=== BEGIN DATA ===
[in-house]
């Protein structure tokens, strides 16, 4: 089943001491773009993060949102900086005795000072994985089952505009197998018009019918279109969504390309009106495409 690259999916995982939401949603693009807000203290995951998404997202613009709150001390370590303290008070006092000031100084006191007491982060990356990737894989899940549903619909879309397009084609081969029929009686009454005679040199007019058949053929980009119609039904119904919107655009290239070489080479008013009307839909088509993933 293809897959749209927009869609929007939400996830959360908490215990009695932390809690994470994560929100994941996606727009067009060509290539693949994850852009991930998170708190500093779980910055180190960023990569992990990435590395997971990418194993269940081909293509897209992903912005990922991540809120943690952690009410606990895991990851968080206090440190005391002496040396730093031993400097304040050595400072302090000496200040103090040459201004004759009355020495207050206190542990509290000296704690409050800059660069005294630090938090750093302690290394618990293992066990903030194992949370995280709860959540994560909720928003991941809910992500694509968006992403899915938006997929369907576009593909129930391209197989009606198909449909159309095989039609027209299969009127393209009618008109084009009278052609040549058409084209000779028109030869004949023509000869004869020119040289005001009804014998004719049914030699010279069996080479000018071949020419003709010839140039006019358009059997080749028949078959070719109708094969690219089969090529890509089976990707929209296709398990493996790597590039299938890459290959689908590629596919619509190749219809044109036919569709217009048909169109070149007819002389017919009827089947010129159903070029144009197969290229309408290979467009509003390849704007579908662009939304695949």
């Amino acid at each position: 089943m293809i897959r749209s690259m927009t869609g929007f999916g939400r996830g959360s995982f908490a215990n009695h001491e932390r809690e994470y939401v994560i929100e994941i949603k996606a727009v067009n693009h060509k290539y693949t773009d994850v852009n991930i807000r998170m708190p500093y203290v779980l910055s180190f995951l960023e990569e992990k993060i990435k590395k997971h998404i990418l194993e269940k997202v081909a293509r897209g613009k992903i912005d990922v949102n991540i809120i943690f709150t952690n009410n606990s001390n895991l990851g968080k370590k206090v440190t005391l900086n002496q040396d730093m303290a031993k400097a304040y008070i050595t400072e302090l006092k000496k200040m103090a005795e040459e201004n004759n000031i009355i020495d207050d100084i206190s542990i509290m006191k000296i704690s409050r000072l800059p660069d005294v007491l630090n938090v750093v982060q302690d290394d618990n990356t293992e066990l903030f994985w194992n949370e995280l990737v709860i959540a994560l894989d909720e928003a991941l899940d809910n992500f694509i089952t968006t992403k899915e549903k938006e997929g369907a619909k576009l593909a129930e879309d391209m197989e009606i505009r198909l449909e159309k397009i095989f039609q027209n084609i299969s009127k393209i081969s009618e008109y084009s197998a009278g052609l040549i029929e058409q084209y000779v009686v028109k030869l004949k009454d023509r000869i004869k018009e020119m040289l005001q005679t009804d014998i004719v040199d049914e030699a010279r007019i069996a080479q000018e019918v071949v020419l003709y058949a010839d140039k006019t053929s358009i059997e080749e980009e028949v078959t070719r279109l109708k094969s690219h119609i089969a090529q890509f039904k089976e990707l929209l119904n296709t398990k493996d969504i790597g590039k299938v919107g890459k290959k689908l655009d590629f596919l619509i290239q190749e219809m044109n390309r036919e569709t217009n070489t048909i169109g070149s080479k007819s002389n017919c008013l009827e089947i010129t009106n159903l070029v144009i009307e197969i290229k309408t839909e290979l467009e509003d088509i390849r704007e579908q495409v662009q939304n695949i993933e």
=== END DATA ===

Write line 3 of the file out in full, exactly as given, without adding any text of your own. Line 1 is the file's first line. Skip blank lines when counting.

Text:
């Amino acid at each position: 089943m293809i897959r749209s690259m927009t869609g929007f999916g939400r996830g959360s995982f908490a215990n009695h001491e932390r809690e994470y939401v994560i929100e994941i949603k996606a727009v067009n693009h060509k290539y693949t773009d994850v852009n991930i807000r998170m708190p500093y203290v779980l910055s180190f995951l960023e990569e992990k993060i990435k590395k997971h998404i990418l194993e269940k997202v081909a293509r897209g613009k992903i912005d990922v949102n991540i809120i943690f709150t952690n009410n606990s001390n895991l990851g968080k370590k206090v440190t005391l900086n002496q040396d730093m303290a031993k400097a304040y008070i050595t400072e302090l006092k000496k200040m103090a005795e040459e201004n004759n000031i009355i020495d207050d100084i206190s542990i509290m006191k000296i704690s409050r000072l800059p660069d005294v007491l630090n938090v750093v982060q302690d290394d618990n990356t293992e066990l903030f994985w194992n949370e995280l990737v709860i959540a994560l894989d909720e928003a991941l899940d809910n992500f694509i089952t968006t992403k899915e549903k938006e997929g369907a619909k576009l593909a129930e879309d391209m197989e009606i505009r198909l449909e159309k397009i095989f039609q027209n084609i299969s009127k393209i081969s009618e008109y084009s197998a009278g052609l040549i029929e058409q084209y000779v009686v028109k030869l004949k009454d023509r000869i004869k018009e020119m040289l005001q005679t009804d014998i004719v040199d049914e030699a010279r007019i069996a080479q000018e019918v071949v020419l003709y058949a010839d140039k006019t053929s358009i059997e080749e980009e028949v078959t070719r279109l109708k094969s690219h119609i089969a090529q890509f039904k089976e990707l929209l119904n296709t398990k493996d969504i790597g590039k299938v919107g890459k290959k689908l655009d590629f596919l619509i290239q190749e219809m044109n390309r036919e569709t217009n070489t048909i169109g070149s080479k007819s002389n017919c008013l009827e089947i010129t009106n159903l070029v144009i009307e197969i290229k309408t839909e290979l467009e509003d088509i390849r704007e579908q495409v662009q939304n695949i993933e």